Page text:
News Release Archive

Four historic buildings in Yarmouth, Halifax, Sydney and
Stewiacke have been recommended as provincial heritage
properties. Each of these buildings represent a unique and
interesting part of Nova Scotia's history. The four properties
have been recommended by the provincial advisory council on
heritage property to Housing and Municipal Affairs Minister Jim

"The range of history and architecture represented by these four
buildings attest to the rich heritage of our province," said Dr.
Smith. "That the owners of these buildings have requested
provincial registration demonstrates their personal commitment to
the preservation of this heritage."

The Yarmouth property is a house built in 1864 by Stayley Brown,
a Yarmouth shipowner, provincial treasurer and vocal opponent of
Confederation. Mr. Brown built the stately Italianate residence 
on a hillside with a sweeping view of town and harbour, and the
carefully planted gardens running down to the water's edge.

The Halifax site is Fort Massey United Church. It was originally
part of the defences of the City of Halifax. However, since Fort
Massey Presbyterian Church was erected in 1871, this has been a
sacred site. Designed by one of Nova Scotia's best architects,
David Stirling, Fort Massey's congregation has included two
premiers, two lieutenant governors, three presidents of Dalhousie
University, and author Lucy Maud Montgomery.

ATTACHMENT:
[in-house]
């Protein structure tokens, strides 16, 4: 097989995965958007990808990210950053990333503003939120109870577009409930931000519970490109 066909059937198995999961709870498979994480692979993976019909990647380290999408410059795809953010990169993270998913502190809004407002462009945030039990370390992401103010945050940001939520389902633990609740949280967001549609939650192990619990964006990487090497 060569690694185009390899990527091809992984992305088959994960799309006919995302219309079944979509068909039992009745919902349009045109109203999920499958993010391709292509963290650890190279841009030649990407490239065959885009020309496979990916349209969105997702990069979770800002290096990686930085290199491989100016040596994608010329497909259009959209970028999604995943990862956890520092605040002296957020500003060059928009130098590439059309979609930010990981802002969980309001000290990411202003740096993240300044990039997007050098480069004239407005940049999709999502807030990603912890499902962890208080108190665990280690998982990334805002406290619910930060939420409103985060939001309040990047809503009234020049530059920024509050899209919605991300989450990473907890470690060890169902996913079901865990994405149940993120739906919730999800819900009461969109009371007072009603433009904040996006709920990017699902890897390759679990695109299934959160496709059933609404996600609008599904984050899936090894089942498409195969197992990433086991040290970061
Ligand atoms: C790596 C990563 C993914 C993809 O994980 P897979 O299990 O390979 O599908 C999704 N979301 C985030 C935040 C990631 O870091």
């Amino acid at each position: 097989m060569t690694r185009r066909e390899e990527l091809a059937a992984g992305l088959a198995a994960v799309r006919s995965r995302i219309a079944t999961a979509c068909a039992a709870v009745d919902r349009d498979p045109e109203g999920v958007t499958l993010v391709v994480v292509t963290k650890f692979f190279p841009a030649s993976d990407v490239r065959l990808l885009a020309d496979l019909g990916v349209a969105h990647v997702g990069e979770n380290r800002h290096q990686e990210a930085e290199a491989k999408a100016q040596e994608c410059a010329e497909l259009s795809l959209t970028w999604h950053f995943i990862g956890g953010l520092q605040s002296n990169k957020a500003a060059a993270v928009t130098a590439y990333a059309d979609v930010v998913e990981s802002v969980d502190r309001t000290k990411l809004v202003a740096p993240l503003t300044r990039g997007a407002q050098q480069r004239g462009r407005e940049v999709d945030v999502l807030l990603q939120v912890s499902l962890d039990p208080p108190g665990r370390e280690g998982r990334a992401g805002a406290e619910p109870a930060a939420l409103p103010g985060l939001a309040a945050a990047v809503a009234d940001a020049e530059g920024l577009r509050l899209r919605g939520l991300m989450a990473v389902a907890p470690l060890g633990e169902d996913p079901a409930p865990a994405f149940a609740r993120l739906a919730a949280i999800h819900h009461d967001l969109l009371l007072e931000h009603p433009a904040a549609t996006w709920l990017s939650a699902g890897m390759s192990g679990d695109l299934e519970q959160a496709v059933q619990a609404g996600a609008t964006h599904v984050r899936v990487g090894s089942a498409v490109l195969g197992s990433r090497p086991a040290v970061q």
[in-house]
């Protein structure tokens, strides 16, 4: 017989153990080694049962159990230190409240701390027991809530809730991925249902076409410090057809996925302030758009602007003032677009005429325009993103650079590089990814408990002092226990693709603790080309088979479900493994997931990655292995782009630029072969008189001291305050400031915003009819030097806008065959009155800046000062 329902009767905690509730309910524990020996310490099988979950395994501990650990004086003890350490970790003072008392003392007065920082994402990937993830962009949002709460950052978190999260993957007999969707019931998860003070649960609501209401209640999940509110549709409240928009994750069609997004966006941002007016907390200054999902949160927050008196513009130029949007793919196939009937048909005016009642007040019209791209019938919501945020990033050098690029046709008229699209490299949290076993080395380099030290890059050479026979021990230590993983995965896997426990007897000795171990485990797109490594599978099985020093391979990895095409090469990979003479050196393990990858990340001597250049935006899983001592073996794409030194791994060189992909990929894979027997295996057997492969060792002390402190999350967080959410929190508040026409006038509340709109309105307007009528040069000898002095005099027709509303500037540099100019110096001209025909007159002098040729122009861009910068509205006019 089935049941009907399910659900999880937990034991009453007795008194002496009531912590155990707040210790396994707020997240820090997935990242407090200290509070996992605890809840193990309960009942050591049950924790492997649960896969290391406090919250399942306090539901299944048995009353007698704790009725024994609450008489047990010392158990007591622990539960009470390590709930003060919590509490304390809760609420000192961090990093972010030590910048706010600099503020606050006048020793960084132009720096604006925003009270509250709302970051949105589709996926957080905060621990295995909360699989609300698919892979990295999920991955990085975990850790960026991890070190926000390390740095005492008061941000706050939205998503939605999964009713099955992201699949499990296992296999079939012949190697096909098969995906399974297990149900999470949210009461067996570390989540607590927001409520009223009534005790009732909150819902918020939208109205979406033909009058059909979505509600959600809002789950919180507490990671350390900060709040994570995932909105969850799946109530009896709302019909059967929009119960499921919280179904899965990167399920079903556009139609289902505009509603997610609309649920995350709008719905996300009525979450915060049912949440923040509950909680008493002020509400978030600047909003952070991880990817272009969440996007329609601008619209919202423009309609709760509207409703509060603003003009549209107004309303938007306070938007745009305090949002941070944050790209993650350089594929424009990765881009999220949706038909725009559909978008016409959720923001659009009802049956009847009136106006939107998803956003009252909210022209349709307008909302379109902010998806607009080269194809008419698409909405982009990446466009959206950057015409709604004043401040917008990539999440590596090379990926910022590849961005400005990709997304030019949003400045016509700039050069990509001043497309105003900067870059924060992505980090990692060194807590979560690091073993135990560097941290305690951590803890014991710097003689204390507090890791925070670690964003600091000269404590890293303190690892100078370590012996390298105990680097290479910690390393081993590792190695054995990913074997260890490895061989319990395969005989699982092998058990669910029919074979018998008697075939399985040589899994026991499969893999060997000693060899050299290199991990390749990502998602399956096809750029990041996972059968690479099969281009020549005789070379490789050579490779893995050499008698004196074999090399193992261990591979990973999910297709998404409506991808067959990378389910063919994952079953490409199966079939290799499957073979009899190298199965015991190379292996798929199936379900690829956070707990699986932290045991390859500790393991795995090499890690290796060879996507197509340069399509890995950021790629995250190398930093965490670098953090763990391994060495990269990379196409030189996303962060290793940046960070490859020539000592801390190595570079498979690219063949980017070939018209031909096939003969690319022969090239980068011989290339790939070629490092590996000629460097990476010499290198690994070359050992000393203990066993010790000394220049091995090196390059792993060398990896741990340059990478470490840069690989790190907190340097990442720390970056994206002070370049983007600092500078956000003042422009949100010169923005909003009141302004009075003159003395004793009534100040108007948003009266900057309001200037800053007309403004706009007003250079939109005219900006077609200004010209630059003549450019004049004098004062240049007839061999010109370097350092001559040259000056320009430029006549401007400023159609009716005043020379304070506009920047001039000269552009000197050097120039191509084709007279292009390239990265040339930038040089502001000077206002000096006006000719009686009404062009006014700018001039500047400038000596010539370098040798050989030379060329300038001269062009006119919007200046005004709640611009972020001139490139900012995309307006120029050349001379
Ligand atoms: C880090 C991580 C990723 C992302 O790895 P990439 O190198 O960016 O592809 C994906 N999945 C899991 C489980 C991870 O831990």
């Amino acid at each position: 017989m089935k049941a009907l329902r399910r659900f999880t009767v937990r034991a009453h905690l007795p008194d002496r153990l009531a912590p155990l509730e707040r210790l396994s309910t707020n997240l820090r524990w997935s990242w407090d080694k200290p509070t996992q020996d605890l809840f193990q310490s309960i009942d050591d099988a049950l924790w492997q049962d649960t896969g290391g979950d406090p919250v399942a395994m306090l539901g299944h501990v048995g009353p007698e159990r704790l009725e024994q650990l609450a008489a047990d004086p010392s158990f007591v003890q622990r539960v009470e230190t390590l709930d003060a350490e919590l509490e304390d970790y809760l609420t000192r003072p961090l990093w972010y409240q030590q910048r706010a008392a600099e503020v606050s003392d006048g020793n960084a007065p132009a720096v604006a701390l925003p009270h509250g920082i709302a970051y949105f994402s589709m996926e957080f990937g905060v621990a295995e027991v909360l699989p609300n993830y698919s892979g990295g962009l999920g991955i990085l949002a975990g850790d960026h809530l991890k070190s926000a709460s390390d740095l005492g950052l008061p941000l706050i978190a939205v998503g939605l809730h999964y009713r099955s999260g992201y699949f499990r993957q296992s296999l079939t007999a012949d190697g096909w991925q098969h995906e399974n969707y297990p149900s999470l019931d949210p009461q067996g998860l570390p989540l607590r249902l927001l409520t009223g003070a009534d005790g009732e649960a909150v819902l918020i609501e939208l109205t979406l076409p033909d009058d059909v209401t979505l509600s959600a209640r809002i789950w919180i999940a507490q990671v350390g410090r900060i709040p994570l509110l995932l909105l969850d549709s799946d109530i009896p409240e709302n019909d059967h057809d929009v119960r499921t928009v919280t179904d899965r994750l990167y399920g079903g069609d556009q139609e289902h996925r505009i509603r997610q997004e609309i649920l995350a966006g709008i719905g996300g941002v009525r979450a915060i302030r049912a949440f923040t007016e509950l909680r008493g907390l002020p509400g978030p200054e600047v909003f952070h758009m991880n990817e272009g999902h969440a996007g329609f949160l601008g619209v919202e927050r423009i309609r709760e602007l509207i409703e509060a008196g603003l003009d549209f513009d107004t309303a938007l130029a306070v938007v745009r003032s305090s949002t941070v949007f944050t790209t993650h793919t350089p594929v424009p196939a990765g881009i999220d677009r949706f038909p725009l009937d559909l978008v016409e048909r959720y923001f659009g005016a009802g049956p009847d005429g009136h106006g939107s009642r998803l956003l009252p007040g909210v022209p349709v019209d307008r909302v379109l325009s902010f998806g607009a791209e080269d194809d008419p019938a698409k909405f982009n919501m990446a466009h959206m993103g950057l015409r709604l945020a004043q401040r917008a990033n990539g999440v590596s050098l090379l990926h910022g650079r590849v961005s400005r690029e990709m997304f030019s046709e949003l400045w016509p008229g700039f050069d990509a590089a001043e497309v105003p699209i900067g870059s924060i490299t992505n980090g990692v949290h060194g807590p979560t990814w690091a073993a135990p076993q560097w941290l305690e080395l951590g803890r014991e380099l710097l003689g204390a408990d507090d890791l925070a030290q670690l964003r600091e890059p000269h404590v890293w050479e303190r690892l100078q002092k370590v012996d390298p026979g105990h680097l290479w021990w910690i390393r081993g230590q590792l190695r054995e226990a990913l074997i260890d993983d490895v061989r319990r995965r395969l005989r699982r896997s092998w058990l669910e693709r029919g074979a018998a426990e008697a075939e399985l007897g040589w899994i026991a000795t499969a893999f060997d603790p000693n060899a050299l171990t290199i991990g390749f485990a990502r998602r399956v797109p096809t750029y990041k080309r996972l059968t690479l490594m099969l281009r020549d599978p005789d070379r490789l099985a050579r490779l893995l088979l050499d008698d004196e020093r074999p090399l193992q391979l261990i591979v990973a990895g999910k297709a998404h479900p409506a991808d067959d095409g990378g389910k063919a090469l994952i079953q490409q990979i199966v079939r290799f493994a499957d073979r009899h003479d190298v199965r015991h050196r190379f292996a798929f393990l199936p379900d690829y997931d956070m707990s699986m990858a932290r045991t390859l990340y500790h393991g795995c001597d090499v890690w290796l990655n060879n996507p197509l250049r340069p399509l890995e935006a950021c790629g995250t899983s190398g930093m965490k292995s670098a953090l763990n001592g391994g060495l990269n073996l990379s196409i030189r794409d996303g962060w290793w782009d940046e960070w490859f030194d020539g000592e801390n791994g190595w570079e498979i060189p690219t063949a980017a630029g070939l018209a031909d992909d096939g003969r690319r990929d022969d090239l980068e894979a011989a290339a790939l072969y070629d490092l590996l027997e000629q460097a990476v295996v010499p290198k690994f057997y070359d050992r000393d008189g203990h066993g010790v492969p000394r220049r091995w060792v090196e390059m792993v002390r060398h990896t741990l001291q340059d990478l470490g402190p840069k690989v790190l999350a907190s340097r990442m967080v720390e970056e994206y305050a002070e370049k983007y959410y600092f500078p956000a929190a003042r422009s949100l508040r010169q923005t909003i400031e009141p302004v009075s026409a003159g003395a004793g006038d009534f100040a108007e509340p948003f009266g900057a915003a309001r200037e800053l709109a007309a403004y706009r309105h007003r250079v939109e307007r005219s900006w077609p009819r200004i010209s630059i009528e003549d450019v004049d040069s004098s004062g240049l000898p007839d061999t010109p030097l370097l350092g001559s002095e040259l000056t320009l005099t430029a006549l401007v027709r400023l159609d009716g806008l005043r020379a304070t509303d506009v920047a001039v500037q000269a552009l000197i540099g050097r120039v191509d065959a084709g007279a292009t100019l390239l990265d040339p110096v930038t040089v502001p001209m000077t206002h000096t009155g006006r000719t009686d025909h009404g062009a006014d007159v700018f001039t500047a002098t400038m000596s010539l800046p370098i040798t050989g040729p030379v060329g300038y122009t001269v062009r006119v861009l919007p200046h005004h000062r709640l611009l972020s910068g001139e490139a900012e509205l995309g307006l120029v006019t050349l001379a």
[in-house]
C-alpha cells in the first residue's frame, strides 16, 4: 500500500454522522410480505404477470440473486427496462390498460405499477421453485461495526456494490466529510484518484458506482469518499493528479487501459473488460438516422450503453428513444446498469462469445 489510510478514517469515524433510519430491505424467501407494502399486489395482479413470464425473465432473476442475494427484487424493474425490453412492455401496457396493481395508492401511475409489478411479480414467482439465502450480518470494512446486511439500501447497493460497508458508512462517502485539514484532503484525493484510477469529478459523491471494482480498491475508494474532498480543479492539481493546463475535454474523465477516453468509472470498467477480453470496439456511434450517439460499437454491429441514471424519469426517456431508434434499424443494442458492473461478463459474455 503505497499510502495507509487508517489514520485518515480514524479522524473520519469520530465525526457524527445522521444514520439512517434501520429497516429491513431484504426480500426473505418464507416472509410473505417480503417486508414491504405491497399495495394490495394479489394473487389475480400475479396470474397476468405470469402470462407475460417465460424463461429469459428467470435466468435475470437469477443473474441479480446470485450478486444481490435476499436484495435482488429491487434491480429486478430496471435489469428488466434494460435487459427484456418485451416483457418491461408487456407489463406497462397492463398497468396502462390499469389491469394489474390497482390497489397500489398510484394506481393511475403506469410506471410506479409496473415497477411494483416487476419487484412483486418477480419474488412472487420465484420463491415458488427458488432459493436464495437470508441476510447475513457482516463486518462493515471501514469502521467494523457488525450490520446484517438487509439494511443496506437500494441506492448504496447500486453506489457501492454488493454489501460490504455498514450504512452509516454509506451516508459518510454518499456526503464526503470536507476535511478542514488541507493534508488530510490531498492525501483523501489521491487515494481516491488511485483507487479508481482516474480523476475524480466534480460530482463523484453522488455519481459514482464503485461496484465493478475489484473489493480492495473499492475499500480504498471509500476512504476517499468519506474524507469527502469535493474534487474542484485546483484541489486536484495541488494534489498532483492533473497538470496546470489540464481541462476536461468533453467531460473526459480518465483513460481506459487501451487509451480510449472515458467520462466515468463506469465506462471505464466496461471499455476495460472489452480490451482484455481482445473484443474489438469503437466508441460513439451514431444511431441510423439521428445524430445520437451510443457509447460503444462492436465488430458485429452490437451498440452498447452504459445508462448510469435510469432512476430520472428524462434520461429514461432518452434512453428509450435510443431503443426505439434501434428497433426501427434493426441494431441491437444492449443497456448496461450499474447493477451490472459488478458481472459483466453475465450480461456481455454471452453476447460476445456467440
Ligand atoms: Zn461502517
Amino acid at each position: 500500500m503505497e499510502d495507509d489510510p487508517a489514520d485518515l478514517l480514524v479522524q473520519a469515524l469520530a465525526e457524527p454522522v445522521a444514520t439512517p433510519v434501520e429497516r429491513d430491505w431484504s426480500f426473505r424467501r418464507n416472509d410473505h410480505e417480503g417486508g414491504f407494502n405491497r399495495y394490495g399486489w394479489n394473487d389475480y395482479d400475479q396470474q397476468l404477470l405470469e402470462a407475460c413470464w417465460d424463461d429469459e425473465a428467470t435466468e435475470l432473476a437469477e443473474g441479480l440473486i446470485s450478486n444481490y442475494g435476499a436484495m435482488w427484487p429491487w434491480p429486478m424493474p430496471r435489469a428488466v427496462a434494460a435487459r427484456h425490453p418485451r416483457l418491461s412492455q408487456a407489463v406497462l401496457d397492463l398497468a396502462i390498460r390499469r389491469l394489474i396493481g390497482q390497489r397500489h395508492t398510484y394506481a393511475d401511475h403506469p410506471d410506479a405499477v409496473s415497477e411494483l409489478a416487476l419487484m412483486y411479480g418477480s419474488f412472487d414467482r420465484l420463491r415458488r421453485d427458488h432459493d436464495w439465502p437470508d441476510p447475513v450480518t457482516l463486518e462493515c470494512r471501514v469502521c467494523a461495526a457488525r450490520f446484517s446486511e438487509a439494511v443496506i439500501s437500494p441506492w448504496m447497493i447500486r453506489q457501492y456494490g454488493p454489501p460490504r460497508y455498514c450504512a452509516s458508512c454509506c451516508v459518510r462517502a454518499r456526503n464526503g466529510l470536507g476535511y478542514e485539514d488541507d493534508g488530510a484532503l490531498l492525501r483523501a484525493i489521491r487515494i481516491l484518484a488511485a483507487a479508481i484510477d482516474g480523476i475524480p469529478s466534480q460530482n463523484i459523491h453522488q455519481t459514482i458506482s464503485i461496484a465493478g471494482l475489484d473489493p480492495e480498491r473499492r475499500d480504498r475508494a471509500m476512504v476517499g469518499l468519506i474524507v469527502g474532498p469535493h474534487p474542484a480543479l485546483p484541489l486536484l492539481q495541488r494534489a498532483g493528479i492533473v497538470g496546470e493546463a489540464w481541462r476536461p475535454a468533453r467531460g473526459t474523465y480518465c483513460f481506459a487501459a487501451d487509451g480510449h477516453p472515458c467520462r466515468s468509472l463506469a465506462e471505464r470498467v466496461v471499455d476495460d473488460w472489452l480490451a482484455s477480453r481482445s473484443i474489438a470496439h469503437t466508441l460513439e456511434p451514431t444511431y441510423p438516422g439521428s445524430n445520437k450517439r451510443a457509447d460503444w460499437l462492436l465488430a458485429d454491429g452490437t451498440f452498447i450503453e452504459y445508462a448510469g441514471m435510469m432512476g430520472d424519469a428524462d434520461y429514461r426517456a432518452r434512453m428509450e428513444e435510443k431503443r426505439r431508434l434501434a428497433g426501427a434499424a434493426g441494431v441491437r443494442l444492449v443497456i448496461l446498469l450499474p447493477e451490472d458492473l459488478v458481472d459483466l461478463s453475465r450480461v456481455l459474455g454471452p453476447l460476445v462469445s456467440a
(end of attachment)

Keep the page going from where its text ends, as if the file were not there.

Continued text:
The Sydney building, referred to as the Kennedy House, dates back
to the early days of the city. Sydney was founded in 1784, by
Governor Frederic DesBarres as the capital of the new colony of
Cape Breton. Just opposite from DesBarres' landing spot is the
small frame house built when the settlement was only a year old.
Along with a few nearby structures such as the Cossit House and
the Jost House, it remains as evidence of the long history of

The last property recommended is a small brick house in the
Second Empire style, near Stewiacke. Built in the 1870's, it was
good advertising for the owner, James Miller, because he was
developing a major brickworks and distributing them throughout
Nova Scotia. Mr. Miller's office was located on the ground floor
of the house, while Mrs. Miller had her own drawing room, on the
second floor.

The advisory committee on heritage property is appointed to
advise the minister on the registration of heritage properties.
Members include: historian Dr. Neil Boucher; superintendent of
the Fortress of Louisbourg Bill O'Shea; former municipal Heritage
committee chair Janis Gill; lawyer Diane Thompson-Sheppard, Q.C.;
retired Technical University of Nova Scotia architecture
professor Ken Hurley; municipal heritage workers Laurent
D'Entrement and Ann Trask-Fulde, and the Rev. Hazen Parent.


Contact: Wayde Brown  902-424-5647

trp                 Oct. 03, 1996 - 9:30 a.m.